My then 62 year old mother (never smoked or drank) was diagnosed with unresectable pancreatic adenocarcinoma nearly two years ago now. Given the fact that she is still alive, she has beaten the odds but of course we want more. Initially (Sept '12) she was prescribed gemcitabine/capecitabine to which she responded favorably (as indicated by her decreasing ca19-9 levels) and then underwent chemo-rad (with capecitabine) in Dec'12. By February '13 the tumour had shrunk to the point where surgery was attempted but unfortunately it had invaded the SMA and could not be removed. She resumed gem/cape in April '13 and continued until based on her bloodwork the decision was made in Dec' 13 to discontinue and switch to a second line, in this case, FOLFOX. For logistical reasons (stint, weather delays, etc...) she only started this treatment in March 2014 but her CA19-9 levels have been all over the map which leads me to wonder if the disease is becoming unstable.
I had asked the Dr. about the possibility of REOLysin, LDN and AHCC but seeing as how none of them are part of the standard treatment regimen, he would not consider them at this time. He did suggest that he may be willing to persue REOLysin at such time that he had exhausted his other standard protocol options.
Recently, I aquired my own supply of LDN (4.5 mg) and AHCC (500 mg) and Mom has been taking them for the past week or so. I am hoping that at least the LDN may increase her endorphin levels and that the AHCC may increase her dendritic cell count.
Fri, 04/18/2014 - 04:43
In terms of mechanisms of action, etc., how likely is it that ascorbate (1) and REOLysin (2) could be successfully used with a re-challenge of gemcitabine (without the capecitabine). In other words, does anything about the actions of REO and vit. C in the context of its usefulness as a treatment tool preclude their working together.
Further, given that AHCC has been shown to increase dendritic cell counts (3) and LDN (4) and OGF (5) have at least shown potential, is there anything with regards to their mechanisms of action that would seem to preclude any combination of these being used together?
Fri, 04/18/2014 - 14:27
Hello dave72, I'm sorry about your mom. It's such an overwhelming situation. I've ask a doctor to comment but I'm afraid it's not "standard" because there's just not enough evidence to say whether the combos would create better, worse, or neutral results.
I hope she's does well for a long time,
Fri, 04/18/2014 - 16:37
I understand all to well that it is not standard and if you consider all of the possible combinations that my "question" entails, an exhaustive repsonse itself would be rather lengthy. That said however, I am not really looking for specific answers as to whether any of the above combinations would improve Mom's situation but rather to understand the specific mechanisms of action that either of these individual components would/could have. For example, if LDN and AHCC are assumed to boost immunity would it be likely that REOLysin would be less effective since it is essentially a modified virus?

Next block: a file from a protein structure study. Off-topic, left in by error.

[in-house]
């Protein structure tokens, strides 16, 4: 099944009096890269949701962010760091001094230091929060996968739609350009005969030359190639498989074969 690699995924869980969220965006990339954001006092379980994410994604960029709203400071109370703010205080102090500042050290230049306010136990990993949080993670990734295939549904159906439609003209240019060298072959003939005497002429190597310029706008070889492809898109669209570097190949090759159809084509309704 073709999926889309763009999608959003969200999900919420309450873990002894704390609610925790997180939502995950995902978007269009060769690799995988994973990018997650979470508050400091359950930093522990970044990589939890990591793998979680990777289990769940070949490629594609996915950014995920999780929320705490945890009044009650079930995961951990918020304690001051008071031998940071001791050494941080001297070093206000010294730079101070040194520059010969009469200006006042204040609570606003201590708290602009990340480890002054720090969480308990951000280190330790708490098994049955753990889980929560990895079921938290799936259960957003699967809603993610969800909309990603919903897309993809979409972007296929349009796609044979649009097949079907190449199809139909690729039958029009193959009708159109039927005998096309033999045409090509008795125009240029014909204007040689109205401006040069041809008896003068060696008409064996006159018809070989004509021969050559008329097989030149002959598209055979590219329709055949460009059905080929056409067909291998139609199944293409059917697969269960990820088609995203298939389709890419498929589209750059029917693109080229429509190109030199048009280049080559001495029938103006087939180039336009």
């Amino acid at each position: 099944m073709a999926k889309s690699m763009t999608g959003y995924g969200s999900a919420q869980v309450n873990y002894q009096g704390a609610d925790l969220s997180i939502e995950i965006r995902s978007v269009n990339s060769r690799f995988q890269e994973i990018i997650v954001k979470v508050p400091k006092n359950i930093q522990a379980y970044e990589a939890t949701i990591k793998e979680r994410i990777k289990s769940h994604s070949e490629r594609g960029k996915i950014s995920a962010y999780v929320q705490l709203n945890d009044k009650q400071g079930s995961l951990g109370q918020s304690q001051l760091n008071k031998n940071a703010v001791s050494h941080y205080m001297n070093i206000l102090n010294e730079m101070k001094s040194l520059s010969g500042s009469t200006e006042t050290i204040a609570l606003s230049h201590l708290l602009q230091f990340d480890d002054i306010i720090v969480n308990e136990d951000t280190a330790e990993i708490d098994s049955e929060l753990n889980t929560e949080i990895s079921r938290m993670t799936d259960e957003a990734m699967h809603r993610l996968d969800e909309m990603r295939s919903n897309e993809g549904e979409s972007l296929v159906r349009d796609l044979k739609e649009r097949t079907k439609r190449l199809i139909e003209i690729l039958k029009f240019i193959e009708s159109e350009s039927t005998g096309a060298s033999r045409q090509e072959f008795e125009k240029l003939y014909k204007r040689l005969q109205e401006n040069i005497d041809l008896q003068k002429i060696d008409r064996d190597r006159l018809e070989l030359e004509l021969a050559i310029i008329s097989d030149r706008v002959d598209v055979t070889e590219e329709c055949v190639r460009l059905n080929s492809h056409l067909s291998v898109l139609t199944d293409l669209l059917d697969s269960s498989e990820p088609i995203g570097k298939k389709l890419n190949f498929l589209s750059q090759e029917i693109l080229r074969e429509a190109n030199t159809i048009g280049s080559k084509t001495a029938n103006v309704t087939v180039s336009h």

Also, Ihave somewhere (pretty sure it was a scientific paper) that ascorbic acid has been shown to "amplify" the effects of gemcitabine such that either the same dose can be given with stronger effect or the same effect can be acheived with reduced gem. If I am correct (in both remembering and interpretting what I think I read), is it "likely" that using the two with REOLysin (which has been used in trials with gem for PC) would work as well.
That kind of thing.
Fri, 04/18/2014 - 18:16
Of course Dave, I didn't mean to minimize your thoughts. I just know a Grace faculty will do an excellent job at explaining the thought process of picking over the options available and the whys and why nots that most oncs put such great weight into data driven treatment decisions.
Even being known as maybe too rational a person I place a lot of rationelle into letting our bodies work through their problems on their own. Cancer's a different animal altogether and data becomes overwhelmingly important. There's no telling or guessing or supposing that a drug that kills cancer in a lab will work in a person. Even phase 2 clinical trials that have shown promising results all the way through the process have more often than not failed in the last, phase 3 trials; even to the point of proving more harm than good.
All that said I have a really good understanding of lung cancer treatment, I'm not in a medical profession and don't know how these drugs are viewed in pancreatic cancer. So we'll let our faculty comment on your questions. I'm sure you will walk away with a much better understanding of the subject. If not ask for more clarification. Your mom's a lucky person to have a son digging into this subject for her. Forums and websites like this are so new that most doctors are unaware that laypeople can have as good an understanding of treatment decision making as we can. Doctors like our faculty believe/know it takes more heads to gather the best info for treatment decision making. Cancer treatment is changing at lightning speed and doctors need to let us in, websites like ours need to be standard of care.
Best of luck,
Fri, 04/18/2014 - 19:59